Rookie Puts Up Hardie, Needs Advice!


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Old 03-05-08, 10:17 PM
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Rookie Puts Up Hardie, Needs Advice!

Hello.

I've been reading this forum for a few weeks gathering whatever info I could on Hardie siding and finally decided to just ask my own questions. Here's my situation:

I have very little carpentry experience (I've put together a deck, installed shelves, all minor stuff) and recently bought a stick frame cabin in my town in AK and the first order of business is to put siding on it because right now it's just plywood. It's off the grid and a 4.5 hour drive from a hardware store, so I have to be well prepared with a proper list when I make my supply run. I decided to use hardie colorplus lap siding.

So, Questions:

1. Can I do this without a nailer? I have a good drill and all the time in the world, so I thought I'd pre-drill all the holes and hammer it up. Keep in mind that the cabin is 2.5 stories and I won't have scaffolding for this job; I'm borrowing a neighbors 32 ft ladder and using Solosiders (an adjustable siding assistant thingy).

2. I've bought a fibercement shear attachment for my drill, but I'm worried about finer cuts (around widows, namely). Do I need a jigsaw to do this job well? Or could I maybe be extra careful and use my reciprocating saw? Or could I cut it with a coping (hand)saw?

3. I'm getting the Hardie delivered from our local Mercantile (b/c he's one of the only guys with a big enough truck), but this is a newish sort of order for them. While the guy is very skilled and careful, I'm worried the 3 hours on a gravel road is going to destroy a lot of the planks. I read on another post about the fact that Hardie deliveries often have many broken. So, should I order much extra? How much?

4. Does Tyvek suck? Should I use roofing felt instead? Or any other suggestions...

And I might add more later. I'm very hungry for any general suggestions you guys might have. Thank you much for your time and knowledge.

Other random info about my situation: The cabin is 12X20. I have a 2000 watt generator and my only power tools are a drill, recip saw, and circular saw. I am definitely on a budget but care a ton about doing this right.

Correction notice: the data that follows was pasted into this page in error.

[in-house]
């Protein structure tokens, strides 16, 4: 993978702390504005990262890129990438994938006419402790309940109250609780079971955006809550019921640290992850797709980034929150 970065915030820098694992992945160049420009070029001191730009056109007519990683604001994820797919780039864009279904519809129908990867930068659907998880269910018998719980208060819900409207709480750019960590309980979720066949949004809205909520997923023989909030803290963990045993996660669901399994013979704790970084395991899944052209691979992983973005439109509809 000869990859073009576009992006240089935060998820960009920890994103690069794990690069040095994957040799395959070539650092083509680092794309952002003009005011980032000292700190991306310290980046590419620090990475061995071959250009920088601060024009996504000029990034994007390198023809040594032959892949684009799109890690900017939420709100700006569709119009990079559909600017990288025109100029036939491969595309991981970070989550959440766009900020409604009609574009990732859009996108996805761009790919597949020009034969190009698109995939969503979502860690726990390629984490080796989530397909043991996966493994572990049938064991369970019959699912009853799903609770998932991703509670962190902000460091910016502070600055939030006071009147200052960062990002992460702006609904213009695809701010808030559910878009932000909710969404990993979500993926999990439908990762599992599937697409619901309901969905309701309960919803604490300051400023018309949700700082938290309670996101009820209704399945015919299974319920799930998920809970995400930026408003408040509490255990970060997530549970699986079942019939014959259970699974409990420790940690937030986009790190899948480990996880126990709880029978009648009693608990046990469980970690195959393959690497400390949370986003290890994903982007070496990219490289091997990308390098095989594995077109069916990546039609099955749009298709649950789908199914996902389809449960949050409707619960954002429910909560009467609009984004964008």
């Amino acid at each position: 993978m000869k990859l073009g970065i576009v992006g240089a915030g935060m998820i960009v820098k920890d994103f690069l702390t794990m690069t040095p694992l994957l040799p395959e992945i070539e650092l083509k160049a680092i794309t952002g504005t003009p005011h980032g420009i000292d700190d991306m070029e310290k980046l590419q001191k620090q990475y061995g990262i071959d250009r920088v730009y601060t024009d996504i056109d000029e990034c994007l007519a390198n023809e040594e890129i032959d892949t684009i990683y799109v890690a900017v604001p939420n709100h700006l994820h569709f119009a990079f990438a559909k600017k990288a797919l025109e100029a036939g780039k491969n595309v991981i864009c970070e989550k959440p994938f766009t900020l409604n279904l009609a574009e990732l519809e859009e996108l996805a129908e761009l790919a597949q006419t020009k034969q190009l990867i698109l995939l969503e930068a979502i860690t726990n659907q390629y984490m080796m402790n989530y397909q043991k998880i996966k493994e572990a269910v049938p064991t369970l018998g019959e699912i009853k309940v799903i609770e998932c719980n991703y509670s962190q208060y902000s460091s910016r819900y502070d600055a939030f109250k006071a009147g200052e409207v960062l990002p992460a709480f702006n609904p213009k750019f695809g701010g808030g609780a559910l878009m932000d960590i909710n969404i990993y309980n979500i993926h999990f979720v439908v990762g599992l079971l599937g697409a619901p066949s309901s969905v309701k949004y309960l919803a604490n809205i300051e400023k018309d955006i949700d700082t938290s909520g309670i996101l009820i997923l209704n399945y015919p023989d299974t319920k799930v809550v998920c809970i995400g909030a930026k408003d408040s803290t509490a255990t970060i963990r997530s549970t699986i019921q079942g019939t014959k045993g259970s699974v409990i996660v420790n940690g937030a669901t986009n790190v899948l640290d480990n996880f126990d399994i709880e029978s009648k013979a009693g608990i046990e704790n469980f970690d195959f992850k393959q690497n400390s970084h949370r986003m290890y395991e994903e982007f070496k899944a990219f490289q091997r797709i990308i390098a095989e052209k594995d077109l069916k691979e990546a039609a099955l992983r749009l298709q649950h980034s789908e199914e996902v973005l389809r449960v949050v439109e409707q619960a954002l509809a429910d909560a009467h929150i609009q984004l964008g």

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Old 03-06-08, 04:24 AM
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Siding

If you feel comfortable doing plunge cuts, then you can do all the cuts with a circular saw. Otherwise, you may need a jig saw. I would not advise trying to cut this stuff with a reciprocating saw.

A word of caution. Check the James Hardie website for installation instructions. There ar two different nailing methods listed. One is nailing the top edge only. The other is nailing the bottom edge, which leaves nails exposed. Also, use a framing square to measure each of the angles on each end of the boards in the gables which follow the roof pitch. Measure each one. They will be slightly different. Good luck with your project.
 
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Old 03-06-08, 05:56 AM
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Just an add-on, no expert on Hardie, but I've loaded plenty of it. Its not so much the ride on the truck, you just need plenty of kickers under it for support. Its the loading and unloading. That stuff is so heavy it will bow down several feet at each end when you pick it up with a forklift. Slow and steady lifting and moving is the only way to win that race.

Will they give you credit for broken ones? Or take back what you don't need?
 
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Old 03-06-08, 11:08 AM
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Okay...

Wirepuller:

I think I'm okay with plunge cuts; though I'm not excited creating dust with this stuff, I suppose I won't need to do it a ton.

I have carefully read the directions on Jameshardie.com and plan on doing blind nailing.

Thanks for the heads up on the gables.

Gunguy:

Though I'm not 100 % sure, I'm pretty sure that there will only be a forklift used in the loading, in Anchorage. I don't think the Mercantile has one. And since this is a very specified order for them, I don't think they'll take back what I don't need, but on the other hand, he's a good honest guy and I don't think he'll charge me for planks broken on delivery.
 
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Old 03-06-08, 05:15 PM
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can't you just score and snap hardieplank?
 
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Old 03-06-08, 07:16 PM
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Scarywoody:

while I don't know for sure, I certainly haven't heard or read of anyone using that technique for hardie.
 
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Old 03-06-08, 11:02 PM
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"a. Best: i. Score and snap
ii. Shears (manual, electric or pneumatic)"

From the install guide itself.
http://www.jameshardie.com/pdf/insta...lank_north.pdf


Also a good link
http://www.jameshardiecolorplus.com/video_demos.cfm#
 
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Old 03-07-08, 04:29 AM
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Hardie Plank

It depends on whether you want a rough edge or a smooth edge.
 
 

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